Bush Respect

Being outdoors is not only knowing every outdoor trick in in the book or being tough. Its not about how big you are or the size of your muscles. I remeeber seing a  large drop of water with fur andeyes while in the Yukon one day and it eluminated me immensly to the following. That little mouse could survive the Yukon winters naked and near many more, unadapted creatures, immensly larger, would run away crying for mom, most men on this planet including myself. Being outdoors is too knowing when to go and when to hold back; its having respect, and swimming the flow of that environment - to a degree. We all understand this to and we become more aware our "current" environment as we mature.
Awareness does not me we dont swim against it at times. Like fish fighting the current, we too must take, kill, eat, and do-the-dirty to make our marks and do our part untill our spark of life is taken from us or gifted.

Never Look Back Unless You Leave Your Pack.

When in new bush, everything has a tendancy to look the same. So look for the unique. When you throw down your pack to hunt, you should already know to be moving slow and keep your eyes open.

Not only should you have an eye for game, but uncommon land marks. As you walk slowly around keep an eye out for fallen or stripped trees. Watch your game trails, and how they look. Look arround you 360 degrees.

Look back and keep a mental snap shot of what the way behind you looks like because when you go back, if you try to take the same way back, you will want to have an idea of what it looked like from that perspecive; this may also reveal the unique trees and land marksfrom different angles. When walking back, aknow that the sun will be at a different angle, thus making finding your way even more difficult.

Monday, August 24, 2020

Give yourself the Hymnic Manouevre - words of experience

One may think that the closest someone with a blog like this may have come to death occurred in an incident a-feild on some perilous journey - well I've had some close calls - usually to do with an animal watching me starve to death - but the closest is choking - *The universe wants to kill me with the giver of life - food*

I was near alone, no chance of help, and when you choke you wont have a lung full of air like you would if you were preparing to dive under water, so act quick. I beat with my fist around where my lungs sit behind my rib cage - nothing - *losing air and I see the end is immanent*. Quickly, I recalled the anatomy of the animals I had butchered, I knew about the location of the diaphragm, a flat muscle that separates the intestine from the lungs and heart, both which are protected by the rib cage. I struck again just under where my rib cage ended and my unprotected intestine sit. Strike upward. The piece shot out, just like in the movies.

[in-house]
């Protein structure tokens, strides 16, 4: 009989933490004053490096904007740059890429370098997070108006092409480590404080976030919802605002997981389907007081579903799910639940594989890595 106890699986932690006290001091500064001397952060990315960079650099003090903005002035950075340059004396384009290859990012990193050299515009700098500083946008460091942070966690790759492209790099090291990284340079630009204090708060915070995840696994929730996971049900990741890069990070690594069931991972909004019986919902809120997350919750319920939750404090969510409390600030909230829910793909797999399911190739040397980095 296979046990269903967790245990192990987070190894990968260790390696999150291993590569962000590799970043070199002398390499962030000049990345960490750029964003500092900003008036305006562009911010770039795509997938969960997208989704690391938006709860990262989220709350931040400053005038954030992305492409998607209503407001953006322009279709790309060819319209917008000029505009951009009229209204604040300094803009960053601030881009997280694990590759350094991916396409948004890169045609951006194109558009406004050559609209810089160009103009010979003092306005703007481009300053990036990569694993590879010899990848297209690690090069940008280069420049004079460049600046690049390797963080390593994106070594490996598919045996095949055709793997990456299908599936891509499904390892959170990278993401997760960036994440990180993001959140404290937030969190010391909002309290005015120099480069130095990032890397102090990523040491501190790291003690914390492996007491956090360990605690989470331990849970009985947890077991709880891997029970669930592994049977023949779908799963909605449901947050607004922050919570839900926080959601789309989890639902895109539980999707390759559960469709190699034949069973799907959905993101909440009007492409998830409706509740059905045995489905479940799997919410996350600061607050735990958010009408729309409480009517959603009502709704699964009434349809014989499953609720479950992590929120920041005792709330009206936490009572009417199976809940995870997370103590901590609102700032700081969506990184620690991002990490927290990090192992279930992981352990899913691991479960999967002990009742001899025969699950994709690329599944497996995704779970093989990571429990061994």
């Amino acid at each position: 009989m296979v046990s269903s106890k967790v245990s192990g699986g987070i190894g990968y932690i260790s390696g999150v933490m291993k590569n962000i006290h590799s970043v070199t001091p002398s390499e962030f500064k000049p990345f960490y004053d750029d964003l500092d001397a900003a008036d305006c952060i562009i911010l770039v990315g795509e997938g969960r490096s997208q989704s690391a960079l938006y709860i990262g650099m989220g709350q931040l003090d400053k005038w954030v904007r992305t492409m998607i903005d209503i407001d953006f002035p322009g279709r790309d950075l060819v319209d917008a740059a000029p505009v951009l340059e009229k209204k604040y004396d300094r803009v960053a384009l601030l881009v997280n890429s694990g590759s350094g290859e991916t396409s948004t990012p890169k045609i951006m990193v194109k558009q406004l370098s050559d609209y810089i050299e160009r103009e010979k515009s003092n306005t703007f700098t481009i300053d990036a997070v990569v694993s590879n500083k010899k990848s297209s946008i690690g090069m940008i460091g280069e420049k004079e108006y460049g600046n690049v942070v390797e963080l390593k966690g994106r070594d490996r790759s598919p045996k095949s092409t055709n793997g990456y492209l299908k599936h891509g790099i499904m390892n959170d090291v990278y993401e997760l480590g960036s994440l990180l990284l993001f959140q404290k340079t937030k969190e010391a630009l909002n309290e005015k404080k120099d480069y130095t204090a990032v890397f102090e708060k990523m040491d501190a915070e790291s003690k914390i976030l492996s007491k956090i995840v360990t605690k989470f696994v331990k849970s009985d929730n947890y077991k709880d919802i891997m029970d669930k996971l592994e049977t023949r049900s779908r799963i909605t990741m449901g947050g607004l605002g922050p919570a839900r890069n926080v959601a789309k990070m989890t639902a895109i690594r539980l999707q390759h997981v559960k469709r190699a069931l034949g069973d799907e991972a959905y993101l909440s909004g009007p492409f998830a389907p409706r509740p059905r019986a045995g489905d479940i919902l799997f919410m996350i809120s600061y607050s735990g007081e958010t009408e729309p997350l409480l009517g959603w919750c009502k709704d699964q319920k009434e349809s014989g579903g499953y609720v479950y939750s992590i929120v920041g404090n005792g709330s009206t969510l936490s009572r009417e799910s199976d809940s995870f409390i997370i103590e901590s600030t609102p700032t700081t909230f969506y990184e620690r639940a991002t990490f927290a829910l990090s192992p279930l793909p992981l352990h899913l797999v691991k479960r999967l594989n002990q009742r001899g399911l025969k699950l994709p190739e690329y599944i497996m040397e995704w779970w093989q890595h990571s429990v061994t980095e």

Saturday, August 22, 2020

Shooting on the Outside of Bow While Hunting

I've already mentioned, holding your arrows in the draw hand eliminates the need for a quiver, bow or otherwise.

Being able to knock and shoot from the outside of the bow eliminates the need to have an arrow knocked while stalking or walking in the woods. In a WELL TRAINED ARCHER this opens up the world of ground hunting as there is less of a need to be ready for the shot with an arrow knocked. Those who have ground stalked know how cumbersome and strange a knocked arrow feels while in dense bush.

To have these skills and shoot fast however does NOT mean you can scimp on practicing; to reach an acceptable level of skill for hunting using these techniques requires immense dedication, disaplin, and practice.

Are the techniques necessary though? No there are many successful ground hunters who use traditional bows and indigenous hunters who shoot off the inside of the bow - these individuals have mastered the see without being seen. I may also note that it seem that the hunters who do use the above mentioned skills seem to come from cultures who were also, often at war with other humans.